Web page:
About the Author

James Souchon

Field Guide

James started his guiding career at the world-renowned Phinda Game Reserve, spending four years learning about and showing guests the wonder of the incredibly rich biodiversity that the Maputaland area of South Africa has to offer. Having always wanted to guide in the ...

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on Glorious Winter Rain

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Lovely blog James. I am always grateful when it rain. We were fortunate to get 22mm in June and Monday to Tuesday we had another 22mm in Whiteriver. I do not water my garden often as we still have water restrictions. The lawn is alreary looking greener today. I remember a few droughts that we’vevhad over the years in the Lowveld. The2016 one was quite bad. In Kruger, around Satara there was no grass. Just bare soil. Last year in Botswana they expereinced a very severe drought. Amazingly this year the Okavango flooded early and the Boteti river is full. I have read that we are experiencing a strong La Lina oscilation system that is cooling the oceans and good early spring rain is predicted. Nature is amazing and heal it self if we just give it a chance.

Rain, glorious rain providing life support for all

Master Tracker

Nice article, but really good wild dog puppies

Hi James,
Thank you for this gracious reminder; so beautifully written and captured as photos.

Well said James !

Lovely blog and photos, James. I am so glad that you have already had some rain this winter and that there is no dreadful drought in Londolozi at the moment. It is so sad to see animals and people suffer when there is not enough water.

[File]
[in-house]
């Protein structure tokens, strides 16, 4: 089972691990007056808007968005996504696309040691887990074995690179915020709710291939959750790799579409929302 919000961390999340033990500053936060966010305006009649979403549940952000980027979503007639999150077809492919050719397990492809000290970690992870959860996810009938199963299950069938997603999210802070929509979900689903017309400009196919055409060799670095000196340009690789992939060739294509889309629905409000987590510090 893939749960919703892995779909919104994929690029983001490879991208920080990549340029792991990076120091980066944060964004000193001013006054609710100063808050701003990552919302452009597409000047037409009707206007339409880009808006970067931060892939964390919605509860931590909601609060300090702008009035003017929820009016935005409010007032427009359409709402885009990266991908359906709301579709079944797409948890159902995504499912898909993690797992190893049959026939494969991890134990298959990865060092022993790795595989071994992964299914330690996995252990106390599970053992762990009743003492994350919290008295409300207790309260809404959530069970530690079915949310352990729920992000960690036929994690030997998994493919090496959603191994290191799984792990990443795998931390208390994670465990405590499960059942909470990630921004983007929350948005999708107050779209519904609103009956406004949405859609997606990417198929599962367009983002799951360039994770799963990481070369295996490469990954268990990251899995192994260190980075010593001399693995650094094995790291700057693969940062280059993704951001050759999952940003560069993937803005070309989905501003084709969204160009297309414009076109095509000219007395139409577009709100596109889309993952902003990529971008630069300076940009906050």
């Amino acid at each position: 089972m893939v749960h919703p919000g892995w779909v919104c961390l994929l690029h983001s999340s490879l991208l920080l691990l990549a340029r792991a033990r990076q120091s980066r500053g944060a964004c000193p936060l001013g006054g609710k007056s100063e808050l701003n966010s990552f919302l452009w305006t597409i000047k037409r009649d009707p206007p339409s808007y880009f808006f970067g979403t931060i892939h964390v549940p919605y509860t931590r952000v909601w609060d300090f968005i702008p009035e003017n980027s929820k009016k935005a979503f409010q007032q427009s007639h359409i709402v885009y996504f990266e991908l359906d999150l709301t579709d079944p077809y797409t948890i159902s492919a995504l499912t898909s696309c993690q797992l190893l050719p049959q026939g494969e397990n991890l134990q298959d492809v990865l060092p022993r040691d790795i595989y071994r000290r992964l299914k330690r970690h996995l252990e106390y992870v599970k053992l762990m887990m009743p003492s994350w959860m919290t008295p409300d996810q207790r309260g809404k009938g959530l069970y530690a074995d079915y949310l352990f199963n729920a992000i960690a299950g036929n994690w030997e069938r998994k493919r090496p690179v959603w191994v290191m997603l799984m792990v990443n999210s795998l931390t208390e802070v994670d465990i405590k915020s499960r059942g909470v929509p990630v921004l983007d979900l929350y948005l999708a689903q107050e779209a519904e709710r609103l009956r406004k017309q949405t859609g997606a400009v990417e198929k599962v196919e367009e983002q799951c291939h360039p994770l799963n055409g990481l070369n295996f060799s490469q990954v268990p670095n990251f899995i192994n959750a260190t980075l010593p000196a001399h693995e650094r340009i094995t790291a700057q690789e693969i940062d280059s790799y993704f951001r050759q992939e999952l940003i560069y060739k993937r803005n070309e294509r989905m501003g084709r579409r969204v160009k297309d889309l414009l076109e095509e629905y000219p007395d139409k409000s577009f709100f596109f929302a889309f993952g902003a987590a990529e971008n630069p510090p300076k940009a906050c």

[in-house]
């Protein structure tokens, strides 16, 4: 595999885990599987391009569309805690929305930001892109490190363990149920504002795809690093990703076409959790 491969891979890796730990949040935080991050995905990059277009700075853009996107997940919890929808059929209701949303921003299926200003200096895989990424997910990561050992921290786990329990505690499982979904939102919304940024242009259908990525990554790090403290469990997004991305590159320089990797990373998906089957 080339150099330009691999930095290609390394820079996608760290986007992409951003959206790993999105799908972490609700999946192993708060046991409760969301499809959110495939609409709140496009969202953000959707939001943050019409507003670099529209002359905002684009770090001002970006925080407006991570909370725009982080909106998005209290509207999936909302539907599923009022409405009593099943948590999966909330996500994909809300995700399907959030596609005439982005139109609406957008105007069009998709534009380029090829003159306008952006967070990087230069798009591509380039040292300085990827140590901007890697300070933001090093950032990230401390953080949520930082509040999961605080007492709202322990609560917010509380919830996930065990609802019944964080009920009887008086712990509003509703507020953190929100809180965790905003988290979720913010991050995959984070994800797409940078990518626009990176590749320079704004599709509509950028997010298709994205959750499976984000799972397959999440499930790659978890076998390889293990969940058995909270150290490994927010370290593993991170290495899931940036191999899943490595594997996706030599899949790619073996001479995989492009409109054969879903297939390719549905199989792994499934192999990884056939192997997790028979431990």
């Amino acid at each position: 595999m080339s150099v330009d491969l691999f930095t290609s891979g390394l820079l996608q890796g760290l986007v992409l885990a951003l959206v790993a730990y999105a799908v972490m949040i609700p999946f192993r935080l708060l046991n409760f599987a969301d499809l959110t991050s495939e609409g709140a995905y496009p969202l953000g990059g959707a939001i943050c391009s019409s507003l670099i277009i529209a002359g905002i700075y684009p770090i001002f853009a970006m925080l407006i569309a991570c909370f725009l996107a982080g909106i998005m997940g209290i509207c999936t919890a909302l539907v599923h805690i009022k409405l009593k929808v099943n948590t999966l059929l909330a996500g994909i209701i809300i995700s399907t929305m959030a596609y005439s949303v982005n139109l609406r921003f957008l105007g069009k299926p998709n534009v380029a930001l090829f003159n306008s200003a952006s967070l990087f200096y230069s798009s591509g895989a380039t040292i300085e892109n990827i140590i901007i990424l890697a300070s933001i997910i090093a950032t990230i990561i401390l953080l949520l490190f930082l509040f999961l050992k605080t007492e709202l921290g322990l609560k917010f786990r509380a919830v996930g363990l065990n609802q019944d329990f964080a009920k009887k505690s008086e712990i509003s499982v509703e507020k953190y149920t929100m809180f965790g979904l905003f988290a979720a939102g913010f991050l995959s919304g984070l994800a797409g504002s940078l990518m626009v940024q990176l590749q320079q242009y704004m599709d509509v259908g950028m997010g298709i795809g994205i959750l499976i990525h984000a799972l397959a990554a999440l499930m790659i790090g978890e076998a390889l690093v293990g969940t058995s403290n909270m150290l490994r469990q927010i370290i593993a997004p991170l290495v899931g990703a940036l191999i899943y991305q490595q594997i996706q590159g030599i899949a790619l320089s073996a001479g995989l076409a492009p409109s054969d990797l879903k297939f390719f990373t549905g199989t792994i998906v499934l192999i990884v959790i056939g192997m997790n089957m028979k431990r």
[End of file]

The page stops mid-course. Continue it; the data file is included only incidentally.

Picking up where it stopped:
Magical. We moved to Cape Town from KZN 10 years ago, and still cannot get used to winter rains! But how wonderful when it is unexpected.

James, Great shots a good reminder that Mother Nature is still in charge!

James, I loved all the photos, especially the one of leopard🤗

Since our visits have all been in winter, we have seen firsthand the results of droughts. The current photos are strikingly different.

A great reminder to be grateful for seemly small gifts that have far greater impacts; in this case, sustaining the animals greatly in need of water!

Along with rain comes the smell of the earth that has been revived for a short time .. a time of cleanliness and new

Senior Digital Ranger

It’s truly amazing to see the contrast between environmental life in South Africa, verses what is experienced in the U.S. – Absorbing the vivid description of how scarce the rain is and how it is appreciated by All, especially at Londolozi, brings tears of heart warming joy. The miracle of rain, sounds in feeling like an elixir awaking a vast sleeping wonderland upon being brought to life, to be given renewal and hope.
Your experience James, sinks in as feeling abundantly refreshing.

I love a rainy day in Africa, especially in the bush. The clouds are stunning, the vegetation is more vivid and wet animals, save for the big cats, seem happier. A good rain is always welcome.

Just a short note to thank you for application of appreciation. my we miss the bush! Barry

Thanks Barry!

Very interesting, James! What a difference between the “drought” picture and the current bush. Wendy M

Water is life. .. the Nina effect is bringing water all over. The Nino is the opposite – too hot and draught. I am glad you are experiencing such a nice winter! And animals are thriving.

Wonderful to hear that nature is getting a chance to reap the benefits of Covid in more ways than one! I remember many a year growing up in White River where we suffered terrible droughts. Now living in Malta we rely almost entirely on desalination for our water. We had very little rain this winter and the island is parched. A great read thanks James. Wishing you all well 🙏🏻💕

There have also been some impressive rains in Zululand the last two months.

Thank you

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